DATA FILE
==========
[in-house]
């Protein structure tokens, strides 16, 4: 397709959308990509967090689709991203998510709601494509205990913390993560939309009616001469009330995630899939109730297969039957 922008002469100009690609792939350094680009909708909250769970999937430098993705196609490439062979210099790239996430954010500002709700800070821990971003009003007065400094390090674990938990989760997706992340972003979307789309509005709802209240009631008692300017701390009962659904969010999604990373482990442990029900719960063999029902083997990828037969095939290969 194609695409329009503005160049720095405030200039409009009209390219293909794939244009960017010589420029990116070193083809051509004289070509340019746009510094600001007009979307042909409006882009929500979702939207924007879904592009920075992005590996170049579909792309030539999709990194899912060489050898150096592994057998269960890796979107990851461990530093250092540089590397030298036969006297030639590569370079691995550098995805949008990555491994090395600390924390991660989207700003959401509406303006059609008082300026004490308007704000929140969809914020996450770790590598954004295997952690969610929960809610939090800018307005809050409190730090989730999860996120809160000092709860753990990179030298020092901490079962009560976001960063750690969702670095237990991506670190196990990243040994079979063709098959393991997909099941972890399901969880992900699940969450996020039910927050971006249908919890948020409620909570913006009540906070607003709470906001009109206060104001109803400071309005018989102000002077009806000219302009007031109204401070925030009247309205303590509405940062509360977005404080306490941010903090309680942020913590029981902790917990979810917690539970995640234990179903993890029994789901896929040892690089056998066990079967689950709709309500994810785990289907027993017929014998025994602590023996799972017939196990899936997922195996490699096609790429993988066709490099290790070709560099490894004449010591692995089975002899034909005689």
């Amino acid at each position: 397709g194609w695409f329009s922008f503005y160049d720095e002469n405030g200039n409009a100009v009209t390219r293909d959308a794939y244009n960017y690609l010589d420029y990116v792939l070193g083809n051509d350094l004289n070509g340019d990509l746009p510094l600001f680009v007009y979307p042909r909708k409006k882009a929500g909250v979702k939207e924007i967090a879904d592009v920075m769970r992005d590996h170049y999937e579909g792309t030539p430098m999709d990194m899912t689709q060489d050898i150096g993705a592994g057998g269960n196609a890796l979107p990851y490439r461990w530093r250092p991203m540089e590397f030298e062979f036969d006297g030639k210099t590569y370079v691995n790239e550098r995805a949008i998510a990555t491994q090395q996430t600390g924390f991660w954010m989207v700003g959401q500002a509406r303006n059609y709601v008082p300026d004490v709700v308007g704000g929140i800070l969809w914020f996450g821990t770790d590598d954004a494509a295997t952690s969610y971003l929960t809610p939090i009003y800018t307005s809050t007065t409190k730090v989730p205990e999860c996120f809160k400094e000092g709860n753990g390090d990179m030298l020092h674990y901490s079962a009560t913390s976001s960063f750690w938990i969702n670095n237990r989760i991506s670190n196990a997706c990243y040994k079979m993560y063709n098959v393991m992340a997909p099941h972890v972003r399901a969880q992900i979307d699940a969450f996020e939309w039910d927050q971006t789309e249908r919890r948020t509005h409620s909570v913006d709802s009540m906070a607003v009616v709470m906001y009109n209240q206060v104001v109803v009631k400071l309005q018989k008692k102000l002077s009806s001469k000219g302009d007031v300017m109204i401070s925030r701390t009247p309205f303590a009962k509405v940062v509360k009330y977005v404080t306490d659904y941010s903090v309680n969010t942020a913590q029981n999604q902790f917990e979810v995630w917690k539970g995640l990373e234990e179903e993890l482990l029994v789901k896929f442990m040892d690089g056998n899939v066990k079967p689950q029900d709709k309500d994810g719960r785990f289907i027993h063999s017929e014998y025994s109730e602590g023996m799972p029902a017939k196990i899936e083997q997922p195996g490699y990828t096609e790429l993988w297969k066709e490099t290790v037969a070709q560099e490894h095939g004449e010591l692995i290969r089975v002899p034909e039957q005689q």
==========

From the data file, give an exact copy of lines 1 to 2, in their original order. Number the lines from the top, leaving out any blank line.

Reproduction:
[in-house]
């Protein structure tokens, strides 16, 4: 397709959308990509967090689709991203998510709601494509205990913390993560939309009616001469009330995630899939109730297969039957 922008002469100009690609792939350094680009909708909250769970999937430098993705196609490439062979210099790239996430954010500002709700800070821990971003009003007065400094390090674990938990989760997706992340972003979307789309509005709802209240009631008692300017701390009962659904969010999604990373482990442990029900719960063999029902083997990828037969095939290969 194609695409329009503005160049720095405030200039409009009209390219293909794939244009960017010589420029990116070193083809051509004289070509340019746009510094600001007009979307042909409006882009929500979702939207924007879904592009920075992005590996170049579909792309030539999709990194899912060489050898150096592994057998269960890796979107990851461990530093250092540089590397030298036969006297030639590569370079691995550098995805949008990555491994090395600390924390991660989207700003959401509406303006059609008082300026004490308007704000929140969809914020996450770790590598954004295997952690969610929960809610939090800018307005809050409190730090989730999860996120809160000092709860753990990179030298020092901490079962009560976001960063750690969702670095237990991506670190196990990243040994079979063709098959393991997909099941972890399901969880992900699940969450996020039910927050971006249908919890948020409620909570913006009540906070607003709470906001009109206060104001109803400071309005018989102000002077009806000219302009007031109204401070925030009247309205303590509405940062509360977005404080306490941010903090309680942020913590029981902790917990979810917690539970995640234990179903993890029994789901896929040892690089056998066990079967689950709709309500994810785990289907027993017929014998025994602590023996799972017939196990899936997922195996490699096609790429993988066709490099290790070709560099490894004449010591692995089975002899034909005689």